As she stared tremulously into my slightly bulging eyes, her shocked face quailed and her little bottom lip quivered. Then she burst into noisy tears.

And it was like a stack of dominoes, detonating an explosive chain reaction of wailing. Finn’s friend** Max was so overcome with misery he flung himself on the floor and sobbed inconsolably.

Imagine your worst visualization of Hell, only about ten times noisier.

Next time I’ll ensure there are no witnesses.

13/5/13 Big brown eyes

13/5/13 Big brown eyes

* Before you ask: not only do I include Finn in the assessment above, he was in fact my primary case-study in formulating and refining this theory (I’m in NO POSITION to discriminate here).

** I love his mother and Max doesn’t routinely fire Finn into furniture, so at this stage that’s a BFF as far as I’m concerned.

How to apply effective pointy finger

I hope everyone is looking forward to a surpassingly excellent Christmas and brewing up an extra-strong cup of kindness for welcoming in the new year.

Wait- one moment please- I’m getting some breaking news from my online feed. Oh. It appears I’m a little belated. Seriously? Is it 2013 already? Are you SURE? Doesn’t feel like it. Never mind; at least I can throw out my extra-strong cup of kindness, which smells like composted grass.

If you didn’t get a Christmas card from us, it’s because the dog ate it. Also, my new android phone is obviously too high-tech for postal addresses, since it dumped them all when I imported my contacts.

Better get on with compiling new years resolutions. Starting with:

1. Better excuses.

So, how is everyone? Sorry it’s been ages since my last update-

2. Blog more frequently.

But in my defense-

3. Less excuses; quality not quantity. Refer to resolution (1).

-after hangin’ with John Key, it’s hard to write a sequel.

4. Meet a(nother) national treasure e.g. The Topp Twins.

(Although should we ever bump into the yodeling lesbian twins specializing in comical country music, I might never blog again because I’d know such an experience could never be surpassed. Maybe I should aim to meet Dave Dobbyn – or simply stick to three resolutions. That’s plenty.)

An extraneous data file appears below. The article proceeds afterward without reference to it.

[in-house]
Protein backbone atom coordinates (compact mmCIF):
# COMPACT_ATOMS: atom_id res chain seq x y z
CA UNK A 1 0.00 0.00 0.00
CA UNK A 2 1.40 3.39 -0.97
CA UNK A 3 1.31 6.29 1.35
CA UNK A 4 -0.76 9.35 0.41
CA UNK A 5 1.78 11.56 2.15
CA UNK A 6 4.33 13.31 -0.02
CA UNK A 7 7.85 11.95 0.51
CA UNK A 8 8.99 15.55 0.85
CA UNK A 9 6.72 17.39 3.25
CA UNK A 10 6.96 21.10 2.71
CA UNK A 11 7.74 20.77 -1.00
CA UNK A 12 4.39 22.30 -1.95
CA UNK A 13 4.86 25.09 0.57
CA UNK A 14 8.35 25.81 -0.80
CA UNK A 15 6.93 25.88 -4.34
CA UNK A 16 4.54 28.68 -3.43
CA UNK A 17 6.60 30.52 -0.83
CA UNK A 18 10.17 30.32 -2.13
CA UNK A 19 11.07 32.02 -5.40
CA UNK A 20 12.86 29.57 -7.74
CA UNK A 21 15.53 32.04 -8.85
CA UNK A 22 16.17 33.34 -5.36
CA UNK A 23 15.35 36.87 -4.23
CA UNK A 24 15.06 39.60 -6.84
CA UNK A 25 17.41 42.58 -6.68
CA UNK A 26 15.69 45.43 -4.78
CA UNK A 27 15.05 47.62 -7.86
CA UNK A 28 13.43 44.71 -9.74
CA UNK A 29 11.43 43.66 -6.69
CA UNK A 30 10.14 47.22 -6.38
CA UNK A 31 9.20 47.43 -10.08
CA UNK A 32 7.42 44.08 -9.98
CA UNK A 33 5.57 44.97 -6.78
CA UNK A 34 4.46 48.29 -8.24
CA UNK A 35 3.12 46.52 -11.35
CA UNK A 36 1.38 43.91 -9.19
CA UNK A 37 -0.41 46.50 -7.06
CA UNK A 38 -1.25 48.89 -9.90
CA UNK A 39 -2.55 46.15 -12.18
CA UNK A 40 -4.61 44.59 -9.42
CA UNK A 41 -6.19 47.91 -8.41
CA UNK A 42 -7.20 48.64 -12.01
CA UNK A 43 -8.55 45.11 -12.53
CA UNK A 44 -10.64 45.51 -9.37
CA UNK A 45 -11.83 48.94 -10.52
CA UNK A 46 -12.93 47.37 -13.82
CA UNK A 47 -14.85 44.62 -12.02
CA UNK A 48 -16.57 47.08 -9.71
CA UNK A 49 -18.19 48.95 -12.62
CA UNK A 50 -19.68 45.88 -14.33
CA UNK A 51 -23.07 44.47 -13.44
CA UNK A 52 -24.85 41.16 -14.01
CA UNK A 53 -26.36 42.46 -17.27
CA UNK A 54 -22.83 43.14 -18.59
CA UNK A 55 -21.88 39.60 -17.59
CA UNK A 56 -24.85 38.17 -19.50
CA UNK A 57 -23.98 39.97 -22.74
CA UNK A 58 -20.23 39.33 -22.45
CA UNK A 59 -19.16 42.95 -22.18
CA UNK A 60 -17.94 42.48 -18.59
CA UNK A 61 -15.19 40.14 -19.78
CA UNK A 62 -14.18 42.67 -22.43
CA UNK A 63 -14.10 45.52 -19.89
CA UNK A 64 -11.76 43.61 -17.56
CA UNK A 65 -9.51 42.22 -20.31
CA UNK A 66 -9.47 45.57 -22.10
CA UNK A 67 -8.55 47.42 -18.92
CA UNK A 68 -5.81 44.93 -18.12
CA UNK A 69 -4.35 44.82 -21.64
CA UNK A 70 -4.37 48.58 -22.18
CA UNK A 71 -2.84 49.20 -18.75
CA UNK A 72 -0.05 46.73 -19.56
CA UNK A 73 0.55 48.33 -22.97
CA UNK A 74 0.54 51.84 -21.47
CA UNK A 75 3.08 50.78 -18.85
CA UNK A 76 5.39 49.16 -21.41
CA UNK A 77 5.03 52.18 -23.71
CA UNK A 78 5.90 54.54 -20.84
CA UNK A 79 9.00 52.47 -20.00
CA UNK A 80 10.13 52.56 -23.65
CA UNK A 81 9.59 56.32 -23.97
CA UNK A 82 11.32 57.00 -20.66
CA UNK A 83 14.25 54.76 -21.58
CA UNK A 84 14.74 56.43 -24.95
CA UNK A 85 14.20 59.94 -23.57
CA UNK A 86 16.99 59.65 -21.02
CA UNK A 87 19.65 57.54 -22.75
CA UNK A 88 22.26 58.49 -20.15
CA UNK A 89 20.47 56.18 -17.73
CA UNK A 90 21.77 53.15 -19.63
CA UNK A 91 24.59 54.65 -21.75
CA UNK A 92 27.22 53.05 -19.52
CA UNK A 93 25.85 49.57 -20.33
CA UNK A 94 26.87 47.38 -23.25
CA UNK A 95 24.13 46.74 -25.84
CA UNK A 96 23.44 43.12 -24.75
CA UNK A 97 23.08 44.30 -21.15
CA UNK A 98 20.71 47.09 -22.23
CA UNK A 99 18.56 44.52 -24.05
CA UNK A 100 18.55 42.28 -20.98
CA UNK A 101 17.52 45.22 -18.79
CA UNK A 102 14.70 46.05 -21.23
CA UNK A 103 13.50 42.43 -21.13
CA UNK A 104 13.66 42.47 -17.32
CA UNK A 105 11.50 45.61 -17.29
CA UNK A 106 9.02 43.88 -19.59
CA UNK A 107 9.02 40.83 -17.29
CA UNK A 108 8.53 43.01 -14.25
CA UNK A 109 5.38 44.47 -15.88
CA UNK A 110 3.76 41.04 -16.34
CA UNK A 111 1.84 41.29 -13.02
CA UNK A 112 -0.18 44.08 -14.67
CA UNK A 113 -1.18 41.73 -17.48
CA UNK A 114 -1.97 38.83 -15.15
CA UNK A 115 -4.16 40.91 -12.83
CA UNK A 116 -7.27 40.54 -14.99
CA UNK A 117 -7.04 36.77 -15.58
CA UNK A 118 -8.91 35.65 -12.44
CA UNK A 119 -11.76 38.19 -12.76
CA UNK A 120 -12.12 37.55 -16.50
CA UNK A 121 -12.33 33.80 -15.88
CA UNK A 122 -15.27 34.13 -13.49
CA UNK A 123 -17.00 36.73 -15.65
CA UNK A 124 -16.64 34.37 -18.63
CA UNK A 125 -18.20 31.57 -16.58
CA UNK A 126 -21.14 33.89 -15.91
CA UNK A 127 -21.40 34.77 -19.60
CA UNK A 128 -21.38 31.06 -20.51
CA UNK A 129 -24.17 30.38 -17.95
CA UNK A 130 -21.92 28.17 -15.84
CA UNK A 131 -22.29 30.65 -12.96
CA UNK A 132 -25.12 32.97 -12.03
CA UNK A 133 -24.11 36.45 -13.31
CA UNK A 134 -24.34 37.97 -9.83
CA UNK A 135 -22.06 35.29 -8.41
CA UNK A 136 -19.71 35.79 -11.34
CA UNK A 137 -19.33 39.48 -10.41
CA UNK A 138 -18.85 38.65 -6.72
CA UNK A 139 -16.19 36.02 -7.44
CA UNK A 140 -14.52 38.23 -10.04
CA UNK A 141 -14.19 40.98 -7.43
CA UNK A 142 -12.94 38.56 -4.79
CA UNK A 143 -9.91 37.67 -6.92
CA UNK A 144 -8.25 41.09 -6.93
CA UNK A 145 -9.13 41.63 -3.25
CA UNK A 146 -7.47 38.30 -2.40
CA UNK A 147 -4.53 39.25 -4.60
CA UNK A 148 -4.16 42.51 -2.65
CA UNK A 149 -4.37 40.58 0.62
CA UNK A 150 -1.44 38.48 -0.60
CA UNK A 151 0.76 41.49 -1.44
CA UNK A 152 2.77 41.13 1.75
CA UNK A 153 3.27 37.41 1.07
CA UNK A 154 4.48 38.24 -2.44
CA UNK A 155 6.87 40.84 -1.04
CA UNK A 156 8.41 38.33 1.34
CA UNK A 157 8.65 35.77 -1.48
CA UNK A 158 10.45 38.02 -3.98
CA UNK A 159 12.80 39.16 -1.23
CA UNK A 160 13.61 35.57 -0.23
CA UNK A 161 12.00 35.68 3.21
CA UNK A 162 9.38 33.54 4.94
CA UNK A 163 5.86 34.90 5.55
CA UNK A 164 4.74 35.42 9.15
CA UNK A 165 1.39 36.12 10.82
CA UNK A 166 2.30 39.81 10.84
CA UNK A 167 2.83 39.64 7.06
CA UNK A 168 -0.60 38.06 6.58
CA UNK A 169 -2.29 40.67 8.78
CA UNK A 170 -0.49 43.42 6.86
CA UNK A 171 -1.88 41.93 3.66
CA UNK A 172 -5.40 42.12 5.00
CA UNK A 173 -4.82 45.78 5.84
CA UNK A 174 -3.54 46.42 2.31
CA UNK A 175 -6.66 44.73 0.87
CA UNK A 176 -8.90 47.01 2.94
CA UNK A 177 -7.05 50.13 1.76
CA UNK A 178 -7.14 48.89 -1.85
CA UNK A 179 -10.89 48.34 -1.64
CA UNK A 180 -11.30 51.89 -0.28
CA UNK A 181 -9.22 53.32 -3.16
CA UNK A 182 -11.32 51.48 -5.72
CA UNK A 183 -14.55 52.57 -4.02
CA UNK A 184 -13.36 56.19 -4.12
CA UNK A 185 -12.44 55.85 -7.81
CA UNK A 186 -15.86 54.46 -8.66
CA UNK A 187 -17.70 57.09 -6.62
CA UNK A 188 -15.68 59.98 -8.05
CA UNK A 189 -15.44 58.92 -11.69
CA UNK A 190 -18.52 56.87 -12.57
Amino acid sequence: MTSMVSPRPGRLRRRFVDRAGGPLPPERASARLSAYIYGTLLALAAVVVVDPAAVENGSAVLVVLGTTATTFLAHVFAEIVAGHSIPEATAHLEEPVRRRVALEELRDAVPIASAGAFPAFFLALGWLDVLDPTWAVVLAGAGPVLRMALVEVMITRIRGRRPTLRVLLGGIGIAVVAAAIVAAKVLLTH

We have enjoyed the most amazing, exhilarating, thrilling year and I’m quite exhausted – but I can’t wait to see what treats 2013 has lined up for us.

Our little boy turned one last week and it’s difficult to recall what our lives were like before him.

I love his squidgy baby feet

I love his squidgy baby feet

 

29/12 Intrepid explorer

29/12 Intrepid explorer

Watching him grow is a remarkable experience. In the space of only six months, he has progressed from lying on the floor punching himself in the face to- well, mainly punching me in the face, instead- but also: rolling, crawling, standing and chortling – especially when swinging in the playground.

Finn swings

4/12 Finn swings

He never stays still and changing his nappy is a writhing, squirming, flailing conflagration of legs and hands and bottom.

Unfortunately, the way he expresses love can be somewhat violent. At the moment, our family catch-phrases include, ‘No biting, just kissing’ and ‘Use your gentleness for good not evil’. Also: ‘GAH NOT THE GLASSES!’

Finn now puts his arms around my neck and plays with my hair while snuggling – which is lovely until he concludes cuddles by sinking his teeth (all two of them) into my shoulder.

I had no idea how babies got around to speaking, but subconsciously I rather expected Finn to turn around one day and say, “While you’re at the fridge, Old Girl, would you mind passing the Roquefort?” Months ago, his adoring grandmother claimed Finn had an extensive lexicon, but it’s only been relatively recently he credibly says ‘mama’, ‘dada’, ‘dog’ and ‘uh-oh’.

He’s a sociable little fella, ready with a smile and pointy finger for everyone. A keen and talented grocery shopper, Finn flirts shamelessly with the check-out assistants.

1/10 Finn kicks back in New World

1/10 Finn kicks back in New World

He adores his father and practically leaps out of my arms to get to Andrew to confide how I beat and starve him.

However, it’s comforting that I’m still his favourite person upon whom to wipe his nose.

29/12 The family at Lake Tekapo

29/12 The family at Lake Tekapo

It is such a privilege to love him. Finn is a funny, joyful, generous little boy and caring for him is a gift. I still can’t quite believe how fortunate we are to be able to share his life.

27/10 Finn with some woman suckered onto his face

27/10 Finn with some woman suckered onto his face